I have written a few mysteries of the type known as cozy mysteries. This genre is also popular in television shows, the type you can watch with your children or your grandmother. Maybe that sounds boring to some who are looking for more gore or sexual content but there's a place and an audience for everything. Television shows like Murdoch Mysteries set in early 20th century Toronto or Death in Paradise, located on an imagined Caribbean Island (but filmed on Guadeloupe) in the present time. An interesting location or time adds to the mystery.
One of the problems I have discovered arises from the limited budgets that television programs have as well as the constraints of time after commercial interruptions are taken into account. The whole point behind the mystery is that it is difficult to know who the perpetrator is and the show usually revolves around the detective(s) following various trails in an attempt to uncover the truth. The audience of both the programs and similar books enjoys matching wits with the show writers. But this is where the constraints of television enter into the picture.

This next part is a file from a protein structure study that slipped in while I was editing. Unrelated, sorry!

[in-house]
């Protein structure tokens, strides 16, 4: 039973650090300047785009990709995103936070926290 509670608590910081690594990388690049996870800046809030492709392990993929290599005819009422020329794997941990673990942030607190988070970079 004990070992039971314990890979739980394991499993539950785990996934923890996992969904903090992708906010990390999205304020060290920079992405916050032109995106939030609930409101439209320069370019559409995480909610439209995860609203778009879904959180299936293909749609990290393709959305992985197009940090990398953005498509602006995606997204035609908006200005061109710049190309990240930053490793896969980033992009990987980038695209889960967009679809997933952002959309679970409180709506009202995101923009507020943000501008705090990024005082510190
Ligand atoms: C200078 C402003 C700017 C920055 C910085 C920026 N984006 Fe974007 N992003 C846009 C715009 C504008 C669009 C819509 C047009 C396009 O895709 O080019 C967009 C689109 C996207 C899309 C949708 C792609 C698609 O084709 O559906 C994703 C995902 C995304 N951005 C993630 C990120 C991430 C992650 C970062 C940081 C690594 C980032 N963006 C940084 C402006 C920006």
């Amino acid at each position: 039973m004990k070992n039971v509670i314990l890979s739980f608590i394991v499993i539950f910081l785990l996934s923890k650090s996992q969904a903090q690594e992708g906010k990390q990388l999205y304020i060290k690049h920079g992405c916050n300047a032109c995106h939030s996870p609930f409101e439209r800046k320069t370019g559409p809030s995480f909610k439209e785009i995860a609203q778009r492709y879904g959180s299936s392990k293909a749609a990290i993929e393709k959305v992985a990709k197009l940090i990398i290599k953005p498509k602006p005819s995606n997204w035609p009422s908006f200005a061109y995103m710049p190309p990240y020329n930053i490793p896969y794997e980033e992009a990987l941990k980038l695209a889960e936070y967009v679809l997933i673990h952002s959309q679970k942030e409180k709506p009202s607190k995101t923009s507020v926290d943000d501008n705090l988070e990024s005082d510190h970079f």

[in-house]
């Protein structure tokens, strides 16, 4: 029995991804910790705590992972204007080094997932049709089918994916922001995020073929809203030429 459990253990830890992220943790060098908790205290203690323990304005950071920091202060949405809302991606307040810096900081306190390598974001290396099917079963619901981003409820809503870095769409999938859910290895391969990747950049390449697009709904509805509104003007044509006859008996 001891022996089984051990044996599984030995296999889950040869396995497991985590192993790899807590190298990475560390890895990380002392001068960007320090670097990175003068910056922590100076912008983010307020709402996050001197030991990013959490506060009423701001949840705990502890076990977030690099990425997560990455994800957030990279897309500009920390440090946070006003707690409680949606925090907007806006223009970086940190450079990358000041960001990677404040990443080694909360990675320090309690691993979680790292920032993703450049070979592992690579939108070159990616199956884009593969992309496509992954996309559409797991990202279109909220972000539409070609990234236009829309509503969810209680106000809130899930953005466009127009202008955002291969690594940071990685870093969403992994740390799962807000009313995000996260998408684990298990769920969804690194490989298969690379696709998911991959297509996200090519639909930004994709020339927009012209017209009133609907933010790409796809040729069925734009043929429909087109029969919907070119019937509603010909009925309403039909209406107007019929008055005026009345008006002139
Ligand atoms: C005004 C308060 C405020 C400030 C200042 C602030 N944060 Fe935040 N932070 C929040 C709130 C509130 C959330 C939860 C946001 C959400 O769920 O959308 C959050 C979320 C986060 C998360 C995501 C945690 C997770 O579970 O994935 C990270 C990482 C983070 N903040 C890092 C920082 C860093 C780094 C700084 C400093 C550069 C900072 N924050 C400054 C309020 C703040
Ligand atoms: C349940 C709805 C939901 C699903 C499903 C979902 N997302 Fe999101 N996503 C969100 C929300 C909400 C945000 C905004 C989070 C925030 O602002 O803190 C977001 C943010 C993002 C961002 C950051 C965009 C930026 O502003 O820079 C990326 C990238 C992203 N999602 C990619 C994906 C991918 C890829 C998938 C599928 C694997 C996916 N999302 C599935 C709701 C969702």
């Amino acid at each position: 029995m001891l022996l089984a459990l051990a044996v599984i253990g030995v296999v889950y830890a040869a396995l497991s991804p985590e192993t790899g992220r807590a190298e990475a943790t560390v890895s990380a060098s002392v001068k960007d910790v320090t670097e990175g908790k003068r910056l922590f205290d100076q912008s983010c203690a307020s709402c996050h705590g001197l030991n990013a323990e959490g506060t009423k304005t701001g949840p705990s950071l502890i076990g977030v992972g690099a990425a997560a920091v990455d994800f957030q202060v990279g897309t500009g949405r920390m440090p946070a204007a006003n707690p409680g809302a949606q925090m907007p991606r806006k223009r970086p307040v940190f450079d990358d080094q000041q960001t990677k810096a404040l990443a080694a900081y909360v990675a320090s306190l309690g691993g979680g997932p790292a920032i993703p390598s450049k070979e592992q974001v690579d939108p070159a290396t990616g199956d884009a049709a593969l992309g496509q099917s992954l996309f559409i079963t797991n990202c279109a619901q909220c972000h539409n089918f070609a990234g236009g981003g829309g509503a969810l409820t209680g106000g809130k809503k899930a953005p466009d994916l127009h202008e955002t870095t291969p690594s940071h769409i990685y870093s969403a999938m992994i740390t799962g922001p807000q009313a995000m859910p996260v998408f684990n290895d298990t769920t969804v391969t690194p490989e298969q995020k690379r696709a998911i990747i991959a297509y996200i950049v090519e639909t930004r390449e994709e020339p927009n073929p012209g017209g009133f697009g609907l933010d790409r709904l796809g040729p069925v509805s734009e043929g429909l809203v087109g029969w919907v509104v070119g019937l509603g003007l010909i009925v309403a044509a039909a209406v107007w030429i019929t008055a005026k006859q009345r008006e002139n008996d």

I was enjoying a recent season of the latter program when a small scene was played out involving an incidental character. It seemed a little out of place to my writer's mind and used up valuable air time. The character didn't appear again so I was prepared to discount my suspicions--I'm not that perceptive apparently. But just when all appeared to be lost, the brief scene did in fact play a pivotal role in determining the culprit. Vindication all around!